Tresa Honaker was an active dancer, aerialist and lifelong athlete when, in January of 2012, she fell 15 feet and landed on her head on a crash mat. She severed her spine and was instantly paralyzed from the waist down.
Tresa continues to inspire others to give their best while she diligently pursues specialized rehabilitation. Here are three powerful truths about spinal cord injuries as told by Tresa.
After an injury, you may struggle to regain your interest in the activities you used to love.
“After my injury, I was reluctant to start participating in some of my passions again, and I still am. I am a person that doesn’t pursue anything unless I know I can elevate the pursuit to a high level. I don’t feel like the passions I had before my accident are available to me in the same way. I sometimes wish things could have a different name, as they feel altogether very different – for example, dance. Dancing in a wheeled chair is not the same ‘dance’ to me. As it “feels” totally different.”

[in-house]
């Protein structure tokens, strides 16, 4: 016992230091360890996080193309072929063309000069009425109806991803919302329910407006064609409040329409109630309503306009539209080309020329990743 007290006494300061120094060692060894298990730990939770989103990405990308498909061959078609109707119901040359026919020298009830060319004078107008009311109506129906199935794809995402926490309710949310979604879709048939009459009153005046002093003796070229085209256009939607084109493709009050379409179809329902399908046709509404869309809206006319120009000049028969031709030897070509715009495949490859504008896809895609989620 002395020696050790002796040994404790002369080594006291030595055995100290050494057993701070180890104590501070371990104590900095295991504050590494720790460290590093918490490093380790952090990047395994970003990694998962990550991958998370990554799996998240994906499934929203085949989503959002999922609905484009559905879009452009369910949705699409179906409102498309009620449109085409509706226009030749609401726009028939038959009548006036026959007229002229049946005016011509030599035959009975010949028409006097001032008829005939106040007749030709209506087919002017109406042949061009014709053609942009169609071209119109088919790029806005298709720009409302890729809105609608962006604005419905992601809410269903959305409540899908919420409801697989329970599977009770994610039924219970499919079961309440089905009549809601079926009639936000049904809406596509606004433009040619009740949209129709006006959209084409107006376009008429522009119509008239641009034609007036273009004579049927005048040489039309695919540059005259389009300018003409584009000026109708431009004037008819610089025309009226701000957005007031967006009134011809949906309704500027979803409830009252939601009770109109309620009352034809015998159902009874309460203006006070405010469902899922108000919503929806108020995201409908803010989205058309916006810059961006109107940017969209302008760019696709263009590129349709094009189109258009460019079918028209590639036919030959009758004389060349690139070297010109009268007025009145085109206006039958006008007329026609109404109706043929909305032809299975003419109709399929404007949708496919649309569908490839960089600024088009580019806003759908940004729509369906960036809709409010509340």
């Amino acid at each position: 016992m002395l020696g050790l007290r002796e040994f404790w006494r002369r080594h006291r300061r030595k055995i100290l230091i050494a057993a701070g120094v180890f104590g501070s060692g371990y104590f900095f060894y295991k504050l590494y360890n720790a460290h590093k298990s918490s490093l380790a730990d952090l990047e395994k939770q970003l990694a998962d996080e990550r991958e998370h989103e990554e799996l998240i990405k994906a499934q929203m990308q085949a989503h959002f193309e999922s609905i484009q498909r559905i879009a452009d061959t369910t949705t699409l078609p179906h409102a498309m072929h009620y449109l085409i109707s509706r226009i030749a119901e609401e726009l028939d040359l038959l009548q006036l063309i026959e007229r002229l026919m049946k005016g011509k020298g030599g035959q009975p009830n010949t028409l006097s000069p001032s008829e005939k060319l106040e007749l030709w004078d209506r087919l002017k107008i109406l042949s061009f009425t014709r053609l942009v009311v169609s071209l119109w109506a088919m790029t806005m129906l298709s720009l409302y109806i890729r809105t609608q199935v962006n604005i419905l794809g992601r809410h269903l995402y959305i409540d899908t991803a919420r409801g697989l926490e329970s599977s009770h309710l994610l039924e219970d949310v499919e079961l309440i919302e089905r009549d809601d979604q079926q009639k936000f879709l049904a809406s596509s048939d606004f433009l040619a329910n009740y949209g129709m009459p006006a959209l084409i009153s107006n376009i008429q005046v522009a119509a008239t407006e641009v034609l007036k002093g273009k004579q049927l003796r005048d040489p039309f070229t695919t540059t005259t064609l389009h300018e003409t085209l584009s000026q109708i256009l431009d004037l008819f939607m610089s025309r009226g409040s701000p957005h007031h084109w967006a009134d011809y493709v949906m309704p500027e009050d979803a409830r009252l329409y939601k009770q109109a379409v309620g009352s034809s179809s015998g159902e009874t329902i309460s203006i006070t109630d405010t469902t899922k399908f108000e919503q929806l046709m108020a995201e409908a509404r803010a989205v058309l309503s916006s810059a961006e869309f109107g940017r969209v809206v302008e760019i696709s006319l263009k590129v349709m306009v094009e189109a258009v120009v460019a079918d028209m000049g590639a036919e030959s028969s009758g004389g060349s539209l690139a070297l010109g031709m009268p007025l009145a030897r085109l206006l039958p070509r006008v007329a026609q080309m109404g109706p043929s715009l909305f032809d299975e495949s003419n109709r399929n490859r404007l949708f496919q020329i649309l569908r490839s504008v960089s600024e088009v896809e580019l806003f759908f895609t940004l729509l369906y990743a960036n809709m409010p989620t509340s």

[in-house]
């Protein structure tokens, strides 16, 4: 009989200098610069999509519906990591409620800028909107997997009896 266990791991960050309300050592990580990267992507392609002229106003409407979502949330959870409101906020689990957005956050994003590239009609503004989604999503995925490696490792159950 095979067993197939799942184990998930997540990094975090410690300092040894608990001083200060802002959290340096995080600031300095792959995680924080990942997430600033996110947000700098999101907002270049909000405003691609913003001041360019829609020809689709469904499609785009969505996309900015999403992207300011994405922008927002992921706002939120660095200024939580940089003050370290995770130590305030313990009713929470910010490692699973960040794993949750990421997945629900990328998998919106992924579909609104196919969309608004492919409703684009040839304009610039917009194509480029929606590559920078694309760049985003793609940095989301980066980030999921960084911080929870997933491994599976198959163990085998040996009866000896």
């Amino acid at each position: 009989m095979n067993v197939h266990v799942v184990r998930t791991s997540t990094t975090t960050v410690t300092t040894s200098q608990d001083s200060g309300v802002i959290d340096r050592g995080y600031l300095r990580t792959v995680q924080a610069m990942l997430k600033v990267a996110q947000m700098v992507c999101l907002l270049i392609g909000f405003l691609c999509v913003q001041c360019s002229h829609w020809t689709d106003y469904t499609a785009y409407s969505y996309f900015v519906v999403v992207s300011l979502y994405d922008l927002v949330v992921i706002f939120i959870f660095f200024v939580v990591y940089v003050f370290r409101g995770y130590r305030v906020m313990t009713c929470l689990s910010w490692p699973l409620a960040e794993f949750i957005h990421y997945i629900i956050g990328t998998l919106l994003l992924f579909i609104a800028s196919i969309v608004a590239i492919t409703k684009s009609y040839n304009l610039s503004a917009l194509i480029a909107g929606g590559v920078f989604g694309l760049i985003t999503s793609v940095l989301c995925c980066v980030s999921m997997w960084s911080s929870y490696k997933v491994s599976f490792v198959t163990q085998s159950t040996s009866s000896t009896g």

The little things will help you cope.
“[Three years later after injury,] I think my journey has gotten less difficult, but not necessarily easier. I adopted a little Maltese dog, and he has helped immensely on those really tough days. I try to take each moment at a time and when a day is particularly hard I slow things down and try to find one (even if it’s small) thing to look at, smell or do to lift my spirits.”
Helping someone else can be a powerful motivator.
“Helping others in some way is empowering when you’ve been hurt in this way. I heard once that depression is a result of lack of involvement. I feel that is really true. Getting stronger so that I can help myself and others is very, very important.”